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Women’s Crew Team Tries to Enter Div I

NCAA Rules Prohibit Interdivisionary Play

By Vincent Chen

In order to improve coaching and practice opportunities for Varsity Women’s Crew, MIT has decided to petition the National Collegiate Athletic Association for reclassification at the Division I level.

“We, as an institution, wish to preserve the strong traditions of rowing at the EAWRC [Eastern Association of Women’s Rowing Colleges] sprints level of competition,” said Director of Athletics Candace L. Royer.

For the 2001-2002 year, MIT women will continue to abide by the regulations of NCAA Division III. However, they intend to petition the NCAA for an exception regarding the last portion of the season. Interim Head Coach Sarah Lynch said, “We're going to compete at the Division III level this year, but will seek special status so we can compete at the IRA [Intercollegiate Rowing Association] championships.”

Under current regulations, MIT’s season would end with NCAA championships. However, MIT wants to let lightweight women rowers compete in the IRA championship in May.

New NCAA rules prompt move

MIT’s decision to petition was sparked by two changes that the NCAA made last year, the first of which established a separate Division III championship in women’s crew. The second change limited the practice hours of all Division III teams. Until last year, there was only one level of competition for women’s rowing, so MIT competed against Division I schools.

“This never was an issue before last year,” Lynch said. “They created a Division III national championships this year. Before now, there was only one NCAA Championships.”

Women’s crew competed in the Eastern Sprints race at the end of the crew season in May, but of the 18 schools that participate in that race, MIT was the only university classified as Division III. In January, the NCAA Division III membership voted to limit the seasons of all sports at Division III schools to a maximum of twenty-one weeks. This affects all NCAA teams at MIT.

However, some teams at MIT compete in the National Collegiate Championships despite being classified as Division III teams, and prior to this decision, they had been allowed to practice up to twenty-six weeks in a year. Now they will be limited to twenty-one weeks, which puts them at a disadvantage relative to their Division I rivals who will still be allowed twenty-six weeks.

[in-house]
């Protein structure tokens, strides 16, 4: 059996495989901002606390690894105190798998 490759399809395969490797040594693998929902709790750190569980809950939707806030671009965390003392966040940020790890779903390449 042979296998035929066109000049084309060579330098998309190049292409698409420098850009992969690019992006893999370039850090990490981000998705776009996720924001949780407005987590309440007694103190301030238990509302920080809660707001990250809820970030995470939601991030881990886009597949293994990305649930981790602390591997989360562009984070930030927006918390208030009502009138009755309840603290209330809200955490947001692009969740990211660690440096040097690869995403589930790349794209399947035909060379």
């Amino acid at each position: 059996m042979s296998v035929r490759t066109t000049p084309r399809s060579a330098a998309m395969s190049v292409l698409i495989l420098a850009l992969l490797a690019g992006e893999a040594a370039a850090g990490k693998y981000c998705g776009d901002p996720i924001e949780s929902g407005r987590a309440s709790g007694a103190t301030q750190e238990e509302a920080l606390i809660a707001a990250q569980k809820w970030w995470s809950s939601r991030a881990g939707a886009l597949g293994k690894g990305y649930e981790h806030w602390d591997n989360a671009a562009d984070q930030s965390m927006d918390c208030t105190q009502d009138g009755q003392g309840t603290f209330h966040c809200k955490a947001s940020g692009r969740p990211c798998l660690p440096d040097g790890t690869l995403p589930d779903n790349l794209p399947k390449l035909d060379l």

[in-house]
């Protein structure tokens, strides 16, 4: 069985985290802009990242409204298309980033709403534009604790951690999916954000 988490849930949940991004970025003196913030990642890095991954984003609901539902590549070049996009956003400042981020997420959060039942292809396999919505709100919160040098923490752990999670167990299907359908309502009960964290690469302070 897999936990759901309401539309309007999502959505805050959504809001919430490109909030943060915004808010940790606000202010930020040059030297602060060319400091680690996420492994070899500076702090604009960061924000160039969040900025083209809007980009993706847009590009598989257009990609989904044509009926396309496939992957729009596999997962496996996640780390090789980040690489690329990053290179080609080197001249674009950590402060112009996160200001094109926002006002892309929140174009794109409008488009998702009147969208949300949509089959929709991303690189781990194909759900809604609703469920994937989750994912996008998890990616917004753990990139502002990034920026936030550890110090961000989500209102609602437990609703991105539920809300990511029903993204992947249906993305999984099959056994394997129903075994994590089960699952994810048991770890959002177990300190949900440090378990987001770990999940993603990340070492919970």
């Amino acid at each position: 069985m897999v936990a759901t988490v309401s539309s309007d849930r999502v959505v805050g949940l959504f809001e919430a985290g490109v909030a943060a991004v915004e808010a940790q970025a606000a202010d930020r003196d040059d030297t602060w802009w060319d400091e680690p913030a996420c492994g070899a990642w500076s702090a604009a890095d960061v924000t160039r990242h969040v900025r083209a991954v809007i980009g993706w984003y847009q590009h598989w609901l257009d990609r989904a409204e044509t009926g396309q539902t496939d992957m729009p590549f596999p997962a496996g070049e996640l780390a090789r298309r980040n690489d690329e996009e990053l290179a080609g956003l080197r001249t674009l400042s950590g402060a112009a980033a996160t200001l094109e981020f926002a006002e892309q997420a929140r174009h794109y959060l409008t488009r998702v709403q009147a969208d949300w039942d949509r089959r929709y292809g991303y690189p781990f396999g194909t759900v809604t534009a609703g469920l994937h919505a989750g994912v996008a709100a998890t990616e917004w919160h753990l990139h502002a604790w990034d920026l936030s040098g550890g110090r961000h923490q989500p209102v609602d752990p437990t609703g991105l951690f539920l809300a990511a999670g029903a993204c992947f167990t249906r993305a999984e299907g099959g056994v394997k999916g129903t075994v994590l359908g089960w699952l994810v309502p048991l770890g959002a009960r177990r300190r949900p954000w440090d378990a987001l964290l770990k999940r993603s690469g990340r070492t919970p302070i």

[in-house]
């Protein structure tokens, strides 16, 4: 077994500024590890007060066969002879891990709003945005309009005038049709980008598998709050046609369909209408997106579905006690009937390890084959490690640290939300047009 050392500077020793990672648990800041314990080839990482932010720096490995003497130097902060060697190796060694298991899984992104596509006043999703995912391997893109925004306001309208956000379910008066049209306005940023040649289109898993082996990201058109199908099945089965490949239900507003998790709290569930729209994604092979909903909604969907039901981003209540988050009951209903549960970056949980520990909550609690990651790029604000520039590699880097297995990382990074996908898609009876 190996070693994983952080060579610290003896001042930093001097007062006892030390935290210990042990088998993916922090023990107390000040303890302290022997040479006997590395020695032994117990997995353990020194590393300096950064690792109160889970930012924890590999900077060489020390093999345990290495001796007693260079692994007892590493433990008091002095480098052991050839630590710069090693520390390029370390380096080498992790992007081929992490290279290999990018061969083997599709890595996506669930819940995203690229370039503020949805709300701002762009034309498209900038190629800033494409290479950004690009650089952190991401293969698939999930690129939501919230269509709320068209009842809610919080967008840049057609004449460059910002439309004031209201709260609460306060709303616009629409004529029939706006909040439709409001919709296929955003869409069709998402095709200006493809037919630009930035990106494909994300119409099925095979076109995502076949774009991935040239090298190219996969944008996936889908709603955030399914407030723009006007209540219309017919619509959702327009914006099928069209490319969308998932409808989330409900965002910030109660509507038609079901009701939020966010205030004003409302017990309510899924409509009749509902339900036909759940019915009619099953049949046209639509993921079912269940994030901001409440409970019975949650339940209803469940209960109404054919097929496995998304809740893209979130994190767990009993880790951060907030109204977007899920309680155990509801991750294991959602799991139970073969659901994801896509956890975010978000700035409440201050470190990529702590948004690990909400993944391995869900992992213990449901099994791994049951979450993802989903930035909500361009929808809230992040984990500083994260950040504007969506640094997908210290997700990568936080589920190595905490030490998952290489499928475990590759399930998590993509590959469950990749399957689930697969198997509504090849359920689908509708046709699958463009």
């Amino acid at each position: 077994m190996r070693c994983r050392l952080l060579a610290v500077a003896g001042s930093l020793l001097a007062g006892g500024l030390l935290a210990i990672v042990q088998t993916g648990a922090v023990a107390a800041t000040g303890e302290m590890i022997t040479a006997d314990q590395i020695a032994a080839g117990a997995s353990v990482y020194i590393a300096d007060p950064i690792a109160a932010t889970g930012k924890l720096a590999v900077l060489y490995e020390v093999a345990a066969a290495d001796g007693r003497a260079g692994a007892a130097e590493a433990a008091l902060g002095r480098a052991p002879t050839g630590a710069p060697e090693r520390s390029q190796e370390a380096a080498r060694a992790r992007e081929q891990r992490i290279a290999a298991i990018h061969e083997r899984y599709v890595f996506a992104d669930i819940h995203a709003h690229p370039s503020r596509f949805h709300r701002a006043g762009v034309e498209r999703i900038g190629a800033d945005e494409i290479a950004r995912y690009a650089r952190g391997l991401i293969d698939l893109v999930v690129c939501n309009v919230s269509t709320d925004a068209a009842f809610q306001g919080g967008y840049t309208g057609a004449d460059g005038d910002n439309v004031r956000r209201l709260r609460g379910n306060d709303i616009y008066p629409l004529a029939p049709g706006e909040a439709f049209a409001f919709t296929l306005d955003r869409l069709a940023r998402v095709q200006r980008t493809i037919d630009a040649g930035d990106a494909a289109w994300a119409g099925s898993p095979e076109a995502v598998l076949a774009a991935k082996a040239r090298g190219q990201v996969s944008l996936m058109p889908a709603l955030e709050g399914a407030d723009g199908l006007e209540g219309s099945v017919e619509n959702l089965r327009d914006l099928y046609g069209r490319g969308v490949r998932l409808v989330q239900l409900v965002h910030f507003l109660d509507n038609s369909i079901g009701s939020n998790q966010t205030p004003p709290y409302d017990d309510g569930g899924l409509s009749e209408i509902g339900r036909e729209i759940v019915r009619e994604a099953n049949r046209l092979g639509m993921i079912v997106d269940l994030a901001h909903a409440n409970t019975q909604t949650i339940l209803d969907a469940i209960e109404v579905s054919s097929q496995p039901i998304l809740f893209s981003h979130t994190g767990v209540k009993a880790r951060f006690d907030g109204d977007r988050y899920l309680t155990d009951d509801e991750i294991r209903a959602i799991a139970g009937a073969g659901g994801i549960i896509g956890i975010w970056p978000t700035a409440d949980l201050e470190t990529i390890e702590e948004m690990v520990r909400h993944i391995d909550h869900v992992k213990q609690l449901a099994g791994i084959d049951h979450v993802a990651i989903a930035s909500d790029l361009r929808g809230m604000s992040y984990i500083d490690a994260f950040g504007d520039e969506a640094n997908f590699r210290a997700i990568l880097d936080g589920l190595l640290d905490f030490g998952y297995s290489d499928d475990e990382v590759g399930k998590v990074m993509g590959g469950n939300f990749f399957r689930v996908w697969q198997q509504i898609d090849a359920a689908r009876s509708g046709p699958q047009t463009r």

Every Division III institution is allowed to petition to have a men’s and a women’s team reclassified. After filing the application, there will be a waiting period during which the transition to Division I would be made.

MIT debates merits of Division I

Some question whether MIT should have any Division I teams, since the Institute is a Division III university. However, Royer said, “We believe that this decision is in the best interest of MIT oarswomen and oarsmen, and that our basic commitment to the Division III philosophy of participation and promoting excellence in athletics while preserving academic integrity will not be compromised.”

The move has been considered since the NCAA decisions last year placed MIT women’s crew in Division III. “This rowing program has competed at the elite level since the beginning, and being Division I will allow that sort of competition to continue,” Lynch said. “We’ll be able to race against the best schools in the country at the Division I level.”

Men’s crew is not affected since it is not a NCAA-sanctioned sport. Rather, men’s crew is part of the Eastern Association of Rowing Colleges. Men’s crew follows rules similar to those of NCAA Division I teams.